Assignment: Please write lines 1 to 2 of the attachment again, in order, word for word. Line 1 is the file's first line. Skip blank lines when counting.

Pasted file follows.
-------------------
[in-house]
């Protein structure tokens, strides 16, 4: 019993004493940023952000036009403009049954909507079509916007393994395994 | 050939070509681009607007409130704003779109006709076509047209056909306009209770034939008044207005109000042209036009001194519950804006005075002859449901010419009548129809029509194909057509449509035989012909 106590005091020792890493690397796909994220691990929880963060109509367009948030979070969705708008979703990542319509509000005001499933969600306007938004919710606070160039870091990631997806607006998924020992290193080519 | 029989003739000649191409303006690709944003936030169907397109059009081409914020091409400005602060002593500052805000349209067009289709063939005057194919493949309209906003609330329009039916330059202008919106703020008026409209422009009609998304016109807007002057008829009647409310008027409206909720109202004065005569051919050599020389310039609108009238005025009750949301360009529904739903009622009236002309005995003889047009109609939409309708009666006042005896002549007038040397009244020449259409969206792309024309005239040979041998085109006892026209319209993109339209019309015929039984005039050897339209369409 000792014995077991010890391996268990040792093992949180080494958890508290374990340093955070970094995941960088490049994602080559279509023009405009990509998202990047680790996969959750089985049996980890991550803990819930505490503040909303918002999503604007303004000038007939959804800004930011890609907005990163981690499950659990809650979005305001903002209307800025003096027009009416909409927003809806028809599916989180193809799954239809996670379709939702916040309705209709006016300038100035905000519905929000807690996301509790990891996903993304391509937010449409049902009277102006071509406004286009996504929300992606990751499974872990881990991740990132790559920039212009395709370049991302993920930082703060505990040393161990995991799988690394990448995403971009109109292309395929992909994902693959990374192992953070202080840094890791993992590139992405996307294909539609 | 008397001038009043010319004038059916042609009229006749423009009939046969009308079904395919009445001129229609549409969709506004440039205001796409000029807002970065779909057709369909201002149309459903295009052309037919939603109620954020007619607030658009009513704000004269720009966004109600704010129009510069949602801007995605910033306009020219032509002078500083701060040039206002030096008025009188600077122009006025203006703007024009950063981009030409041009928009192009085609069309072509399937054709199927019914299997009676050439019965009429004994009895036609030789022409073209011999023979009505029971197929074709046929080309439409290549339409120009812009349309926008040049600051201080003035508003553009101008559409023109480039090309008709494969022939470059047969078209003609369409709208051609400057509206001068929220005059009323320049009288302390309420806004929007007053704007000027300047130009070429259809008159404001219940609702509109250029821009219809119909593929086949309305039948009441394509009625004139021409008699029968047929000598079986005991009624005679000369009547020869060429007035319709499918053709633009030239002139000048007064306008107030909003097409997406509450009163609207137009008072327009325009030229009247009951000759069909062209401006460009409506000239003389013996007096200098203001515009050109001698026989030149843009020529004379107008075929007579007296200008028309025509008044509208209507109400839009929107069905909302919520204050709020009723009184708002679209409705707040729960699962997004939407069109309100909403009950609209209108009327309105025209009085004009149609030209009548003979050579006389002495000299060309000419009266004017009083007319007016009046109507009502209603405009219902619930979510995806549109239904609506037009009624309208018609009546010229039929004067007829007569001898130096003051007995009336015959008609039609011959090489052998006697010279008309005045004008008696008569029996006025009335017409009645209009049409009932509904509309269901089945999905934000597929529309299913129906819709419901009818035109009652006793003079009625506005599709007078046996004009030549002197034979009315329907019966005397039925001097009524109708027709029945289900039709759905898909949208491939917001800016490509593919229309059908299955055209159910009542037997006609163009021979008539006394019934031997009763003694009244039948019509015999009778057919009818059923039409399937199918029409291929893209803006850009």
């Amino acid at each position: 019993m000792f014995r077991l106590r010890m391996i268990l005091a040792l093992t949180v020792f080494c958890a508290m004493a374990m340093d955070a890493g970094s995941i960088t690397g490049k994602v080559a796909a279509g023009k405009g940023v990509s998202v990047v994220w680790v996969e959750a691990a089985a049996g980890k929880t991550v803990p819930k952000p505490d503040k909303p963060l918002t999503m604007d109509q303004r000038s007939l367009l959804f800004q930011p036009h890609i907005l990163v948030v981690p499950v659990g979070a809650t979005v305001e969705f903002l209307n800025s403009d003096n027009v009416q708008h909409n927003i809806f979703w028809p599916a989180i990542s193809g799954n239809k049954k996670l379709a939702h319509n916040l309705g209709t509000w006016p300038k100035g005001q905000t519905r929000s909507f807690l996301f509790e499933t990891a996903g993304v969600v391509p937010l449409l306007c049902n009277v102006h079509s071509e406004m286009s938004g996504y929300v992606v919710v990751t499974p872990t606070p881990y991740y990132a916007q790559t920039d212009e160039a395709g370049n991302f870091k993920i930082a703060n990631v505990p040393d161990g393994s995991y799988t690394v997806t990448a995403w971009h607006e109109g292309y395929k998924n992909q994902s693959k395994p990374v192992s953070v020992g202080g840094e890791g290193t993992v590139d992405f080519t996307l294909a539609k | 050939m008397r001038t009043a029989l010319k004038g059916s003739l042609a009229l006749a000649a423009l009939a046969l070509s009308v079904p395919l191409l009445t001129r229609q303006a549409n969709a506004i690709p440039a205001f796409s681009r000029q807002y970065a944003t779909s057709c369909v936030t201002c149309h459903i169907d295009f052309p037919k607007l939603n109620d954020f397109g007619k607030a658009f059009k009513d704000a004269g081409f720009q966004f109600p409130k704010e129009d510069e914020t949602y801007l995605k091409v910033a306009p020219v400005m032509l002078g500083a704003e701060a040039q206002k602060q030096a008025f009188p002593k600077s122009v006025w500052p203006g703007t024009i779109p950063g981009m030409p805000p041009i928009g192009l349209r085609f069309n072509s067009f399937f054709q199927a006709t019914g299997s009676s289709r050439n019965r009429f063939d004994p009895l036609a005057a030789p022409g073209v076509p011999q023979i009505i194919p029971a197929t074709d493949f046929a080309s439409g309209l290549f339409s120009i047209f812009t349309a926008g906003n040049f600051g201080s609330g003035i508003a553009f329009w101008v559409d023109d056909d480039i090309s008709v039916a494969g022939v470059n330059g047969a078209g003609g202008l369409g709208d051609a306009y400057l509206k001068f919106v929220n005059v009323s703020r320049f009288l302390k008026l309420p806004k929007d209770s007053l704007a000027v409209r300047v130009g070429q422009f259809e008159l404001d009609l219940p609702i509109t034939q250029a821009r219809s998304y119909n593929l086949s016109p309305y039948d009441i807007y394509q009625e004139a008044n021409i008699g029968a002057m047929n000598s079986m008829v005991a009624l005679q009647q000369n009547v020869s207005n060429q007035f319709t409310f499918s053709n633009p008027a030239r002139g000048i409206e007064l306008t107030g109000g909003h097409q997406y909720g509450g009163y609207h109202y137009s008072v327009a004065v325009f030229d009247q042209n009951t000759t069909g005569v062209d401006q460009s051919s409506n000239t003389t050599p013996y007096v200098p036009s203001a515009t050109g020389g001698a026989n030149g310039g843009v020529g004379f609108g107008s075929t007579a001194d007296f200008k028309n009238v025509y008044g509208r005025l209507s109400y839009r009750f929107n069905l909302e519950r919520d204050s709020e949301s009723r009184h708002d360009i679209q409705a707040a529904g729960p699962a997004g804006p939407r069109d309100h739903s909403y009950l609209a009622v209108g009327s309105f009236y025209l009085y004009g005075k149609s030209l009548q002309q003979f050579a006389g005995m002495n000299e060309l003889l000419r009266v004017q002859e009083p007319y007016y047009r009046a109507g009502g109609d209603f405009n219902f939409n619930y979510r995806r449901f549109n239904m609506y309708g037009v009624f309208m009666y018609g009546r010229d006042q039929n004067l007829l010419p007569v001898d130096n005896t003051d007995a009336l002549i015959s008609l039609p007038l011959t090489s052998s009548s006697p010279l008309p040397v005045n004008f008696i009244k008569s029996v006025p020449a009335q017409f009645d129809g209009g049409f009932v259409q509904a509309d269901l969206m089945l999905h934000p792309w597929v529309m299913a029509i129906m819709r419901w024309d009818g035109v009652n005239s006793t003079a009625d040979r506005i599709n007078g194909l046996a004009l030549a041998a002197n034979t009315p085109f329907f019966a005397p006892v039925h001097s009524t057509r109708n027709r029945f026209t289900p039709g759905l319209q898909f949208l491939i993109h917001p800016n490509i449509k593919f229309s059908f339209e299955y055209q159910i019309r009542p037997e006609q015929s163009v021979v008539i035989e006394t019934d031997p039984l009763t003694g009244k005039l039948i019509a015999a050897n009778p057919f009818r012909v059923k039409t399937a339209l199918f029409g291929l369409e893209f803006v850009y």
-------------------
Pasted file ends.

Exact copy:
[in-house]
């Protein structure tokens, strides 16, 4: 019993004493940023952000036009403009049954909507079509916007393994395994 | 050939070509681009607007409130704003779109006709076509047209056909306009209770034939008044207005109000042209036009001194519950804006005075002859449901010419009548129809029509194909057509449509035989012909 106590005091020792890493690397796909994220691990929880963060109509367009948030979070969705708008979703990542319509509000005001499933969600306007938004919710606070160039870091990631997806607006998924020992290193080519 | 029989003739000649191409303006690709944003936030169907397109059009081409914020091409400005602060002593500052805000349209067009289709063939005057194919493949309209906003609330329009039916330059202008919106703020008026409209422009009609998304016109807007002057008829009647409310008027409206909720109202004065005569051919050599020389310039609108009238005025009750949301360009529904739903009622009236002309005995003889047009109609939409309708009666006042005896002549007038040397009244020449259409969206792309024309005239040979041998085109006892026209319209993109339209019309015929039984005039050897339209369409 000792014995077991010890391996268990040792093992949180080494958890508290374990340093955070970094995941960088490049994602080559279509023009405009990509998202990047680790996969959750089985049996980890991550803990819930505490503040909303918002999503604007303004000038007939959804800004930011890609907005990163981690499950659990809650979005305001903002209307800025003096027009009416909409927003809806028809599916989180193809799954239809996670379709939702916040309705209709006016300038100035905000519905929000807690996301509790990891996903993304391509937010449409049902009277102006071509406004286009996504929300992606990751499974872990881990991740990132790559920039212009395709370049991302993920930082703060505990040393161990995991799988690394990448995403971009109109292309395929992909994902693959990374192992953070202080840094890791993992590139992405996307294909539609 | 008397001038009043010319004038059916042609009229006749423009009939046969009308079904395919009445001129229609549409969709506004440039205001796409000029807002970065779909057709369909201002149309459903295009052309037919939603109620954020007619607030658009009513704000004269720009966004109600704010129009510069949602801007995605910033306009020219032509002078500083701060040039206002030096008025009188600077122009006025203006703007024009950063981009030409041009928009192009085609069309072509399937054709199927019914299997009676050439019965009429004994009895036609030789022409073209011999023979009505029971197929074709046929080309439409290549339409120009812009349309926008040049600051201080003035508003553009101008559409023109480039090309008709494969022939470059047969078209003609369409709208051609400057509206001068929220005059009323320049009288302390309420806004929007007053704007000027300047130009070429259809008159404001219940609702509109250029821009219809119909593929086949309305039948009441394509009625004139021409008699029968047929000598079986005991009624005679000369009547020869060429007035319709499918053709633009030239002139000048007064306008107030909003097409997406509450009163609207137009008072327009325009030229009247009951000759069909062209401006460009409506000239003389013996007096200098203001515009050109001698026989030149843009020529004379107008075929007579007296200008028309025509008044509208209507109400839009929107069905909302919520204050709020009723009184708002679209409705707040729960699962997004939407069109309100909403009950609209209108009327309105025209009085004009149609030209009548003979050579006389002495000299060309000419009266004017009083007319007016009046109507009502209603405009219902619930979510995806549109239904609506037009009624309208018609009546010229039929004067007829007569001898130096003051007995009336015959008609039609011959090489052998006697010279008309005045004008008696008569029996006025009335017409009645209009049409009932509904509309269901089945999905934000597929529309299913129906819709419901009818035109009652006793003079009625506005599709007078046996004009030549002197034979009315329907019966005397039925001097009524109708027709029945289900039709759905898909949208491939917001800016490509593919229309059908299955055209159910009542037997006609163009021979008539006394019934031997009763003694009244039948019509015999009778057919009818059923039409399937199918029409291929893209803006850009």